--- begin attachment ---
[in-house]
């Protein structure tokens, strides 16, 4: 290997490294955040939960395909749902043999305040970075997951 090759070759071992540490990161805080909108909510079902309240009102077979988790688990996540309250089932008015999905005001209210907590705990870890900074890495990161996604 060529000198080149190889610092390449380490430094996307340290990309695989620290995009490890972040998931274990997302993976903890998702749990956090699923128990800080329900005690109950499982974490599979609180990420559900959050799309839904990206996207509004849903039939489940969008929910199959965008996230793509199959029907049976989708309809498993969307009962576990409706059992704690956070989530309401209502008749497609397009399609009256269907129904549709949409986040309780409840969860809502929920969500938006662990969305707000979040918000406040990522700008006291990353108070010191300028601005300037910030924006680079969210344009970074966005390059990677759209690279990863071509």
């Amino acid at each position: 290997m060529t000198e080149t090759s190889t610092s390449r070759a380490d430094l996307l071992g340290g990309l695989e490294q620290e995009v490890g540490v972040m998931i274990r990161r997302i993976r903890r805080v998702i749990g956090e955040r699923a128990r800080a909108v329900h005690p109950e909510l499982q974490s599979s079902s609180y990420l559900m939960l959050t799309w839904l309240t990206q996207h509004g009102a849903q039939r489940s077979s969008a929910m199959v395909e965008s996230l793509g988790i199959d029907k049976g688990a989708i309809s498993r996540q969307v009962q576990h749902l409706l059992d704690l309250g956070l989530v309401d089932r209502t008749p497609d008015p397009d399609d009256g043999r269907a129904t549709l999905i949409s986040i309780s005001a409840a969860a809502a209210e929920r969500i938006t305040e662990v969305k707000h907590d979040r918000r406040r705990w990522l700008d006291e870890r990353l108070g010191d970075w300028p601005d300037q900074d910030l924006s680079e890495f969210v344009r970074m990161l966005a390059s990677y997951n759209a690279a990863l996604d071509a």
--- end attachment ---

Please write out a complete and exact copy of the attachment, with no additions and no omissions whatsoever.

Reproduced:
[in-house]
């Protein structure tokens, strides 16, 4: 290997490294955040939960395909749902043999305040970075997951 090759070759071992540490990161805080909108909510079902309240009102077979988790688990996540309250089932008015999905005001209210907590705990870890900074890495990161996604 060529000198080149190889610092390449380490430094996307340290990309695989620290995009490890972040998931274990997302993976903890998702749990956090699923128990800080329900005690109950499982974490599979609180990420559900959050799309839904990206996207509004849903039939489940969008929910199959965008996230793509199959029907049976989708309809498993969307009962576990409706059992704690956070989530309401209502008749497609397009399609009256269907129904549709949409986040309780409840969860809502929920969500938006662990969305707000979040918000406040990522700008006291990353108070010191300028601005300037910030924006680079969210344009970074966005390059990677759209690279990863071509």
């Amino acid at each position: 290997m060529t000198e080149t090759s190889t610092s390449r070759a380490d430094l996307l071992g340290g990309l695989e490294q620290e995009v490890g540490v972040m998931i274990r990161r997302i993976r903890r805080v998702i749990g956090e955040r699923a128990r800080a909108v329900h005690p109950e909510l499982q974490s599979s079902s609180y990420l559900m939960l959050t799309w839904l309240t990206q996207h509004g009102a849903q039939r489940s077979s969008a929910m199959v395909e965008s996230l793509g988790i199959d029907k049976g688990a989708i309809s498993r996540q969307v009962q576990h749902l409706l059992d704690l309250g956070l989530v309401d089932r209502t008749p497609d008015p397009d399609d009256g043999r269907a129904t549709l999905i949409s986040i309780s005001a409840a969860a809502a209210e929920r969500i938006t305040e662990v969305k707000h907590d979040r918000r406040r705990w990522l700008d006291e870890r990353l108070g010191d970075w300028p601005d300037q900074d910030l924006s680079e890495f969210v344009r970074m990161l966005a390059s990677y997951n759209a690279a990863l996604d071509a």